CHICAGO — Floodwaters are threatening the Farnsworth House, a masterpiece of modern architecture built in a flood plain along the Fox River.
Photographs provided Tuesday by the National Trust for Historic Preservation, which owns and operates the house, show the floodwaters rising to near the top of the stilt-like steel columns that lift the house above the ground.
The floodwaters have completely covered the house's lower terrace, but have begun to recede, the Trust said in a statement to the Chicago Tribune. Yet with severe storms forecast for next week "we aren't 'out of the woods' yet, the house's executive director, Scott Mehaffey, wrote in an email.
"Just hoping the water stays below floor level!" he added.
Located in far southwest suburban Plano, about 60 miles from Chicago's Loop, the Farnsworth House was designed by architect Ludwig Mies van der Rohe as a weekend home for Dr. Edith Farnsworth, a Chicago kidney doctor.
Completed in 1951, the elegant, single-room house of steel and glass has been inundated with floodwaters before.
The worst flood occurred In 1996, when the raging Fox River cracked through the house's huge plate-glass windows and 5 feet of water roared in.
The water flipped a desk upside down, turned a wardrobe on its face, lifted a bed at a 30-degree angle against a wall, and drenched a Moroccan wool carpet in mud. It also carried valuable works of art out the broken window and dumped them in the brown waters of the Fox River.
The heavy rains that have hit the Chicago area in the last few days, flooding home basements as well as the Chicago Riverwalk, are threatening the house, making it resemble a beleaguered house boat.
When Mies designed the house in the late 1940s, he is said to have examined the river's high water mark on a nearby bridge.
Accordingly, the architect raised the Farnsworth House above ground — partly to prevent flooding, but also to make the house appear floating, even ethereal.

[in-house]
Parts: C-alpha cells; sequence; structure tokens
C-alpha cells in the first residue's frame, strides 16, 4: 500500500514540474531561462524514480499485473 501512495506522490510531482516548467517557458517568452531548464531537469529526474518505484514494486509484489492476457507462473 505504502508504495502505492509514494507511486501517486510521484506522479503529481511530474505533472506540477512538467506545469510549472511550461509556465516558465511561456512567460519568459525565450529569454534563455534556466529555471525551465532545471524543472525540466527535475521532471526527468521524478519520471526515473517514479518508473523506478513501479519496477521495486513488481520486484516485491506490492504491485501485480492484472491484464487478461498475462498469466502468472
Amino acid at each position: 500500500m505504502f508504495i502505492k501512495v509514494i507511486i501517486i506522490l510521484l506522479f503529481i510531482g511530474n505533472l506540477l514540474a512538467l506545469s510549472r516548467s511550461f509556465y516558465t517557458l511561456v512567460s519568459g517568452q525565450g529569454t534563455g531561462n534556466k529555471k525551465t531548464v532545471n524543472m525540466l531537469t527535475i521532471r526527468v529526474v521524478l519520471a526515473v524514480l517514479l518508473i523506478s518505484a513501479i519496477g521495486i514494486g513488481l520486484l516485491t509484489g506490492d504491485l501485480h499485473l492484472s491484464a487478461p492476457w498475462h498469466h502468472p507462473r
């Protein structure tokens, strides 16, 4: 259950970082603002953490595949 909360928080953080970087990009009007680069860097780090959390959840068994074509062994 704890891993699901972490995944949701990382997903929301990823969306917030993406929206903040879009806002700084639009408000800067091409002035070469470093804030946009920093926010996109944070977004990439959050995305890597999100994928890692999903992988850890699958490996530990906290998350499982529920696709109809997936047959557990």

Since then, Mies' defenders have said, suburban development upriver has made thousands acres of land in the Fox River's watershed less permeable, increasing the volume of water that flows into the Fox River and raising the risk of flooding.
The flooding "isn't in direct response to the rain but rather is a delayed reaction to the watershed draining into the river," Mehaffey wrote Tuesday.
Local staff are monitoring the house and will provide updates later Tuesday and on Wednesday, he added.
Thousands of people have visited it since the trust joined with local preservationists to buy the house for more than $7.5 million at a tension-filled 2003 New York auction, then opened the house for tours.
In 2014, the trust proposed putting hydraulic jacks below the house to raise it out of danger from floodwaters.
But preservationists objected, saying lifting the house would create an undignified "Jack-in-the-Box" effect. They also complained that the plan would separate the house's upper portion, which would have been lifted by the jacks, from its lower terrace, which would have remained in place.
In response, the trust called for the hydraulic jacks to be placed beneath the entire house, which would have to be moved and then returned to its original site when construction of the jacks was complete. Yet the plan has not moved forward.
The threat to the house comes shortly after the publication of a book about the contentious relationship between Mies and his client, which centered on cost overruns and led to a court fight won by the architect.
In the book, "Broken Glass," author Alex Beam describes a warning issued to Mies by Karl Freund, a local cabinetmaker who became one of the main contractors of the house.
"I wouldn't build here. You'll get flooded," Freund is said to have told Mies as they walked the site.
According to the book, Mies replied, "we can combat that. It's easy. You have a canoe there, and if it floods, you take the canoe to the house. It isn't much. It's an adventure, but that belongs to life."